The Kuala Lumpur Children's Choir at their year end production, Triple Bill++, November 2010
The Kuala Lumpur Children’s Choir at their year end production, Triple Bill++, November 2010


The annual Inter-School Choir Competition among public schools in Malaysia plays an important role in promoting the choral singing culture. Malaysians by nature are very competitive. This is the only way to motivate the members to attend extra rehearsals and to strive for quality. This is also a way of obtaining funding and support from school principals, teachers and parents. As the majority of participating schools focus only on competitions, choir activities will sadly diminish after the competition season ends. Only schools that are very keen on choral singing, or which have good music teachers, will continue their rehearsals post-competition.

With the above understanding of the Malaysian choral history and activities in mind, there are three crucial areas which need to be addressed at the present moment with a view towards long-term investment:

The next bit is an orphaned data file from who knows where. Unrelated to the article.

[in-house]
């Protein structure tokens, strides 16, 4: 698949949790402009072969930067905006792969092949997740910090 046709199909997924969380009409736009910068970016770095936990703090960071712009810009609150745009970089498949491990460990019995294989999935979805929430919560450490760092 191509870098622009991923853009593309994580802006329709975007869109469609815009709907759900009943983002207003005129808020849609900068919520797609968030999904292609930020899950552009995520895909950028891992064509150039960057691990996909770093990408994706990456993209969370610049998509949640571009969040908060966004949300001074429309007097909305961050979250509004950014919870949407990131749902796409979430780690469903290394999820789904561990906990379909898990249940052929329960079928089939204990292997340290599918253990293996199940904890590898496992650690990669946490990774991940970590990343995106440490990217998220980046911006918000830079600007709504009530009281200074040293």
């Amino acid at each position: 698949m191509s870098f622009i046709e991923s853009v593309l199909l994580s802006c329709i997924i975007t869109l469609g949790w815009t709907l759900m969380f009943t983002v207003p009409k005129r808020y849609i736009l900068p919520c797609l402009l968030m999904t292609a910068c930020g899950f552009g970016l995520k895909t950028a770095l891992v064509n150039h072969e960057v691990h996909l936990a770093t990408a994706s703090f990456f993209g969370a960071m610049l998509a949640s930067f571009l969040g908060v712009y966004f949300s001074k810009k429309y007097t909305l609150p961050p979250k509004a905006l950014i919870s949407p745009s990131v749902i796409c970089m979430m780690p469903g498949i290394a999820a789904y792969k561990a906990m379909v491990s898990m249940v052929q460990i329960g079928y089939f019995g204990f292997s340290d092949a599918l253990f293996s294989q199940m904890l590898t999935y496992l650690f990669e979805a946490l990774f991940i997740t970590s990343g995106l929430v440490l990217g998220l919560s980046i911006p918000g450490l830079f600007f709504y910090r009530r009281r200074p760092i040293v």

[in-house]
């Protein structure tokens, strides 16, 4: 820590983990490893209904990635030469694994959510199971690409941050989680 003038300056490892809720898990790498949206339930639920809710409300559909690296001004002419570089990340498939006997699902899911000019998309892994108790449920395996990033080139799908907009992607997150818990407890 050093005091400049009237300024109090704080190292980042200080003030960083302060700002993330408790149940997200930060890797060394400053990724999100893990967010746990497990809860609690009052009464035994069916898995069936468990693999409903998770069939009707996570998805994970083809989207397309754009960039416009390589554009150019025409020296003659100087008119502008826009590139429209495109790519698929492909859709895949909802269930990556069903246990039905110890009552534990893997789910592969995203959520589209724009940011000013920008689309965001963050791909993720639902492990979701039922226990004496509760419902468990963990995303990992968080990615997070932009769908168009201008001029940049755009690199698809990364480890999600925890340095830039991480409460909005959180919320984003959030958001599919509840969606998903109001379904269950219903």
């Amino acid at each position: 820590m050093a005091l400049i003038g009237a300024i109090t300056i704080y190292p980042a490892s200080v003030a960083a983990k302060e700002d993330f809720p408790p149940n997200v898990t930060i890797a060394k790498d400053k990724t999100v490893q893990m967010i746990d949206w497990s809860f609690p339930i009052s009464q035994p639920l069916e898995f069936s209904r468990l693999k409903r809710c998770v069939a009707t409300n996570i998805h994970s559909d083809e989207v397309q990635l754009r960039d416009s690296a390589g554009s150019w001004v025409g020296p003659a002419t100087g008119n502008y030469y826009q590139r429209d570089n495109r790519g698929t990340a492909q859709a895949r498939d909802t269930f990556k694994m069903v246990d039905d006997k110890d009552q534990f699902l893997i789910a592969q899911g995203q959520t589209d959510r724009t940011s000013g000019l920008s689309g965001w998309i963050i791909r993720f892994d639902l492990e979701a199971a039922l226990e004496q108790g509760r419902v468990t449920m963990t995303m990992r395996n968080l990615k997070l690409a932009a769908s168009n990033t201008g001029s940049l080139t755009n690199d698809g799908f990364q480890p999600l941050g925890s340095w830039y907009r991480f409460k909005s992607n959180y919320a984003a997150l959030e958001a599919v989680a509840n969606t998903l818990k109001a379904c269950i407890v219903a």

1. Teachers’ Training

In order to improve music awareness and to raise the standard of music in Malaysia, good music teachers are a necessity. In Zoltan Kodaly’s words (Choksy, 1999):


“For a poor director fails once, but a poor teacher keeps on failing for thirty years, killing the love of music in thirty generations of children.”


In recent years, younger musicians in Malaysia have slowly become aware that there are indeed good prospects in becoming a choir teacher. Through their participation in overseas competitions and music festivals, some have started to pursue choral conducting in earnest. With the experience and exposure gained from abroad, they have started working with secondary level school choirs (aged 13-19) and independent youth and adult choirs. The level of singing within this age group has seen tremendous improvement: mixed voice choirs have proved to be very popular on the local scene, and marked developments have also emerged in several equal voice choirs.

In contrast with the secondary school choirs, the standard of primary school choirs is still very much wanting. Most of the experienced choir teachers prefer working with young people to working with younger children, mainly because they feel that they lack the experience or the patience, and thus it would be easier to share their musical knowledge with older members. On top of that, the younger teachers may not have had much experience, if any, in classroom management.


Meeting new friends at the Malaysian Choral Eisteddfod
Meeting new friends at the Malaysian Choral Eisteddfod